Researcher | Research Overview
Our laboratory explores the interaction of commensal and pathogenic microbes with the host intestine using invertebrate and vertebrate model systems. We focus on regulation of bacterial metabolism and its impact on the host intestinal innate immune response and metabolic homeostasis. The following specific projects are ongoing in the laboratory:
- Conditional membrane association as a novel mechanism of bacterial transcription factor regulation. We have identified two transcription factors that are regulated through reversible association with the bacterial inner membrane. Transcription factor release from the membrane results from metabolically regulated post-transcriptional modification. We are exploring the mechanism of membrane association, the impact of transcription factor membrane association on the bacterial transcriptome, and additional proteins that undergo reversible membrane association.
- Microbe-derived acetate control of histone acetylation in intestinal cells. Using Drosophila as a model, we have identified a histone acetyltransferase expressed in intestinal cells that responds to acetate produced by intestinal bacteria. This histone acetyltransferase co-regulates the intestinal innate immune response and lipid and glucose metabolism. We are currently studying other intestinal functions regulated by this protein, the G-protein-coupled and innate immune receptors involved in the intestinal response to acetate, and biological sex-specific intestinal responses. In addition, we are extending our observations to mammals using human enteroid-derived monolayers.
- Vibrio cholerae high cell density quorum sensing modulates the host intestinal innate immune response. In both Drosophila and human enteroid models, we have discovered that bacterial quorum sensing modulates the intestinal innate immune response. We are currently identifying the metabolites and bacterial structures responsible for this host response.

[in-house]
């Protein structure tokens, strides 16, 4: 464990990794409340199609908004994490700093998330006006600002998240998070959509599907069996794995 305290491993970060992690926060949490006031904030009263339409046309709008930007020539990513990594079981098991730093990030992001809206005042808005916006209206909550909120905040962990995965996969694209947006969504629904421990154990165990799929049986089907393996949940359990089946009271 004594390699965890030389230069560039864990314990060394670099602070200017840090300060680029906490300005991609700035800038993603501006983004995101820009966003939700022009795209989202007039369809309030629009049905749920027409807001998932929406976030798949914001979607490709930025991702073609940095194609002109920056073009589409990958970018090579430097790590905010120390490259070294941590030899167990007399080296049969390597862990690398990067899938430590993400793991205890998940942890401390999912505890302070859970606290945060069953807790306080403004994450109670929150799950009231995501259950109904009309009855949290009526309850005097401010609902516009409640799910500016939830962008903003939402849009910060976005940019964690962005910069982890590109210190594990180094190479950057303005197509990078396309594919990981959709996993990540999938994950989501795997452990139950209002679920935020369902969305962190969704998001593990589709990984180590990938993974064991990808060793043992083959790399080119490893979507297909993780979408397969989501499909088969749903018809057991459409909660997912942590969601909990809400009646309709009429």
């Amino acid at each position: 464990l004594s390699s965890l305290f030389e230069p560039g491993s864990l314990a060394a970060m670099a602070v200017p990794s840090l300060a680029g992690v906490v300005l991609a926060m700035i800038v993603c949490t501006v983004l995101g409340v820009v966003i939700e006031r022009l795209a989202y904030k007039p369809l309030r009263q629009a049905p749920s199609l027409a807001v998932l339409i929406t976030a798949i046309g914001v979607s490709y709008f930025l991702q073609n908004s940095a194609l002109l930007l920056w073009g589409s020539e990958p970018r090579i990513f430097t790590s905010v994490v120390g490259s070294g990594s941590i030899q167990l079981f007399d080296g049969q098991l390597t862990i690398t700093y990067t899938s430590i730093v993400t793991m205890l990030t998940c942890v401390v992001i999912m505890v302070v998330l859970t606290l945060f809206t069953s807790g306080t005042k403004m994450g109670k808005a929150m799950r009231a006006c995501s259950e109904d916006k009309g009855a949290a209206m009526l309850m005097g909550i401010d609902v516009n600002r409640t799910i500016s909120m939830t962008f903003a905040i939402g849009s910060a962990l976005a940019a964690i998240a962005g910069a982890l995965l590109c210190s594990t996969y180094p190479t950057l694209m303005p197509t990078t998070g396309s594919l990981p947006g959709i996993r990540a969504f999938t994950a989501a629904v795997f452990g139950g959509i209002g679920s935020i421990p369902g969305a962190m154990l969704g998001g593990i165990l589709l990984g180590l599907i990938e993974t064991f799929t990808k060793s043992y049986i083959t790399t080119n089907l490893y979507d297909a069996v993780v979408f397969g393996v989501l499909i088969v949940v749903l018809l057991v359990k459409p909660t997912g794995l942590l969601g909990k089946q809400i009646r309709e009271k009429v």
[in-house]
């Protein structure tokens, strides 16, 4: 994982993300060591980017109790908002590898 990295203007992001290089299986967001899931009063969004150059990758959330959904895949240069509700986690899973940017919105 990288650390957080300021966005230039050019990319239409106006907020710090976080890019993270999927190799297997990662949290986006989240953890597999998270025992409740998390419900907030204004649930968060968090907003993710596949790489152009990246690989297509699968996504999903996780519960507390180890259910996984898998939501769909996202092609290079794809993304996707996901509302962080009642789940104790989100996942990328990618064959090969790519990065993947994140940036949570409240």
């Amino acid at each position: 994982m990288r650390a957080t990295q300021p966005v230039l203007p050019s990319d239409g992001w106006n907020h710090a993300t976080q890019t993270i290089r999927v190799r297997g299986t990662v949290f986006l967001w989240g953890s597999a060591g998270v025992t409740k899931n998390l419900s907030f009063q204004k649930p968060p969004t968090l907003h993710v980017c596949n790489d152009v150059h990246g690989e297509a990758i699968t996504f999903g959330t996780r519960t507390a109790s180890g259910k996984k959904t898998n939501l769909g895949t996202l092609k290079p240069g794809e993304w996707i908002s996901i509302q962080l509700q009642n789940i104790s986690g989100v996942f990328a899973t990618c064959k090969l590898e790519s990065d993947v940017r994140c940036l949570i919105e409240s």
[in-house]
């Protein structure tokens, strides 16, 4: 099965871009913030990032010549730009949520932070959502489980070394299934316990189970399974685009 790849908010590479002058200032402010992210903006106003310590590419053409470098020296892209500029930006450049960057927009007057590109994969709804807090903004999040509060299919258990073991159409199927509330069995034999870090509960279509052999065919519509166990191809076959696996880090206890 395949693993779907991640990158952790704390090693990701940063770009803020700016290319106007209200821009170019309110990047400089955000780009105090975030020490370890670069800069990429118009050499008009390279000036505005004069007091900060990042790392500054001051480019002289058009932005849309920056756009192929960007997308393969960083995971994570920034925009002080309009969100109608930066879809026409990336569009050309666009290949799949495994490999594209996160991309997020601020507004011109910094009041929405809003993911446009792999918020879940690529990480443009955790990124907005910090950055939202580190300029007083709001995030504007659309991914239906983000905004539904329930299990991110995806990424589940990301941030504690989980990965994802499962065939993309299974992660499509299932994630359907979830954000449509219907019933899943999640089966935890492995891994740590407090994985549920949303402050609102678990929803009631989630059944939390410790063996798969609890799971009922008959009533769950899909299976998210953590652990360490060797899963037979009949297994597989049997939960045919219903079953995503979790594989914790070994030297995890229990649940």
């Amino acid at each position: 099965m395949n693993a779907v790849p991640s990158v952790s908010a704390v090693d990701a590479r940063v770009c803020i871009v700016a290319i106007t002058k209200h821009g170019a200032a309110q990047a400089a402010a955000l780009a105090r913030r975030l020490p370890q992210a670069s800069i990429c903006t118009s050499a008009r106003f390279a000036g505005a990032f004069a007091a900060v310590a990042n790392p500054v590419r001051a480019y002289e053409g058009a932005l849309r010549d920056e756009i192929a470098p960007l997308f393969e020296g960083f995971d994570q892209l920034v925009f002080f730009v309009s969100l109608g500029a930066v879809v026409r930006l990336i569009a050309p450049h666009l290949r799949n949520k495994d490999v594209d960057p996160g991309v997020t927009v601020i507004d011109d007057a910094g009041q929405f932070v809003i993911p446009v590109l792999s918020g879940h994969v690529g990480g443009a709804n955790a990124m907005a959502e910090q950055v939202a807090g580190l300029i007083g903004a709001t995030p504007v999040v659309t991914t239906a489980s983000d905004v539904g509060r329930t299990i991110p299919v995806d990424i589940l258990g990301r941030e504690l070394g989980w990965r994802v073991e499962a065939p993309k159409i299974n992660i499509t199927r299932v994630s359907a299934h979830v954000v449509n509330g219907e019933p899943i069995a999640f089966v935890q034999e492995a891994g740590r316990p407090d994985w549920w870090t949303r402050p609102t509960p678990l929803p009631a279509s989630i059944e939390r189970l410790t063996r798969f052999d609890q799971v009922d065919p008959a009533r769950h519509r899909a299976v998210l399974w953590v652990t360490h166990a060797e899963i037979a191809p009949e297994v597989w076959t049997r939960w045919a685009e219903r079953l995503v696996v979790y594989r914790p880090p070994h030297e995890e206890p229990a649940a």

Researcher | Research Background
Paula Watnick received her undergraduate degree in Chemistry from Princeton University. She subsequently was awarded an ITT international fellowship to study multi-dimensional nuclear magnetic resonance techniques in the laboratory of Prof. Kurt Wuthrich at the Federal Institute of Technology in Zurich. She returned to complete a PhD in Biophysical Chemistry with Dr. Sunney Chan at the California Institute of Technology and an MD at Yale Medical School. She trained in Internal Medicine at Beth Israel Hospital, Boston and in Infectious Disease at the Massachusetts General Hospital. Her postdoctoral research was conducted in the laboratories of Dr. Stephen Calderwood at Massachusetts General Hospital and Dr. Roberto Kolter at Harvard Medical School. Dr. Watnick is a fellow of the Infectious Diseases Society of America, the American Academy of Microbiology, and the American Association for the Advancement of Science.